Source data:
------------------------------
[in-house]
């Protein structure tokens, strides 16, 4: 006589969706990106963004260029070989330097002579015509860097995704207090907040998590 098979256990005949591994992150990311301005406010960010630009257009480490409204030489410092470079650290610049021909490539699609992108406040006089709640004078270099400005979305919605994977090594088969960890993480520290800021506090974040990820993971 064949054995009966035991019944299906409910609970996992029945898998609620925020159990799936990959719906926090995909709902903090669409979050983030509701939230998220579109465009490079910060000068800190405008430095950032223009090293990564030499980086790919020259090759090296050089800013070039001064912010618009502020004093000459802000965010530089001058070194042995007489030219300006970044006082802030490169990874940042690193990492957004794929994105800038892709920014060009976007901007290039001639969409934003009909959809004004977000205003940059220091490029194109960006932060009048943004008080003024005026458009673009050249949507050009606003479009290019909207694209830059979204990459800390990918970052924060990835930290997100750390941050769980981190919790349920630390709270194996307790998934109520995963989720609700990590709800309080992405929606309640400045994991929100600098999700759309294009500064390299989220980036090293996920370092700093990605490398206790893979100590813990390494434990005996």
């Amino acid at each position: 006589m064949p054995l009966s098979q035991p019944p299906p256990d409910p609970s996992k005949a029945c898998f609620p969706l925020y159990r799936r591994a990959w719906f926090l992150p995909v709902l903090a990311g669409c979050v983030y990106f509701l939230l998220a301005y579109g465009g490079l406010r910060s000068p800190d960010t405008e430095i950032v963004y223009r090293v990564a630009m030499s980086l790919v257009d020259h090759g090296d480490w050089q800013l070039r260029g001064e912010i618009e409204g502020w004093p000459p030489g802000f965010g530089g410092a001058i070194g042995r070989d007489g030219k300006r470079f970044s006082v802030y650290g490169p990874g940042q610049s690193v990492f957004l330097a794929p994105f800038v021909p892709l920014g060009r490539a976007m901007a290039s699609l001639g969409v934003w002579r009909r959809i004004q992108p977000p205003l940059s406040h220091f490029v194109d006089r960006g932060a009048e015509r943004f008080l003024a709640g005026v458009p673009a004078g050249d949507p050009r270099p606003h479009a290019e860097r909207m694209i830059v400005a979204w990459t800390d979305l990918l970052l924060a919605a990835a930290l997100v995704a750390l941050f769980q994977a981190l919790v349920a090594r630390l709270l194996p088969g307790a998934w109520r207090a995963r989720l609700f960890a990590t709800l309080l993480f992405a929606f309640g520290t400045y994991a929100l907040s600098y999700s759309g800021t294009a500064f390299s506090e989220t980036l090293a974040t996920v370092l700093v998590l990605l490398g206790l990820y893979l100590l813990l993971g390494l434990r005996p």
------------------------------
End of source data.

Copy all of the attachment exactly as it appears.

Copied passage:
[in-house]
């Protein structure tokens, strides 16, 4: 006589969706990106963004260029070989330097002579015509860097995704207090907040998590 098979256990005949591994992150990311301005406010960010630009257009480490409204030489410092470079650290610049021909490539699609992108406040006089709640004078270099400005979305919605994977090594088969960890993480520290800021506090974040990820993971 064949054995009966035991019944299906409910609970996992029945898998609620925020159990799936990959719906926090995909709902903090669409979050983030509701939230998220579109465009490079910060000068800190405008430095950032223009090293990564030499980086790919020259090759090296050089800013070039001064912010618009502020004093000459802000965010530089001058070194042995007489030219300006970044006082802030490169990874940042690193990492957004794929994105800038892709920014060009976007901007290039001639969409934003009909959809004004977000205003940059220091490029194109960006932060009048943004008080003024005026458009673009050249949507050009606003479009290019909207694209830059979204990459800390990918970052924060990835930290997100750390941050769980981190919790349920630390709270194996307790998934109520995963989720609700990590709800309080992405929606309640400045994991929100600098999700759309294009500064390299989220980036090293996920370092700093990605490398206790893979100590813990390494434990005996």
């Amino acid at each position: 006589m064949p054995l009966s098979q035991p019944p299906p256990d409910p609970s996992k005949a029945c898998f609620p969706l925020y159990r799936r591994a990959w719906f926090l992150p995909v709902l903090a990311g669409c979050v983030y990106f509701l939230l998220a301005y579109g465009g490079l406010r910060s000068p800190d960010t405008e430095i950032v963004y223009r090293v990564a630009m030499s980086l790919v257009d020259h090759g090296d480490w050089q800013l070039r260029g001064e912010i618009e409204g502020w004093p000459p030489g802000f965010g530089g410092a001058i070194g042995r070989d007489g030219k300006r470079f970044s006082v802030y650290g490169p990874g940042q610049s690193v990492f957004l330097a794929p994105f800038v021909p892709l920014g060009r490539a976007m901007a290039s699609l001639g969409v934003w002579r009909r959809i004004q992108p977000p205003l940059s406040h220091f490029v194109d006089r960006g932060a009048e015509r943004f008080l003024a709640g005026v458009p673009a004078g050249d949507p050009r270099p606003h479009a290019e860097r909207m694209i830059v400005a979204w990459t800390d979305l990918l970052l924060a919605a990835a930290l997100v995704a750390l941050f769980q994977a981190l919790v349920a090594r630390l709270l194996p088969g307790a998934w109520r207090a995963r989720l609700f960890a990590t709800l309080l993480f992405a929606f309640g520290t400045y994991a929100l907040s600098y999700s759309g800021t294009a500064f390299s506090e989220t980036l090293a974040t996920v370092l700093v998590l990605l490398g206790l990820y893979l100590l813990l993971g390494l434990r005996p």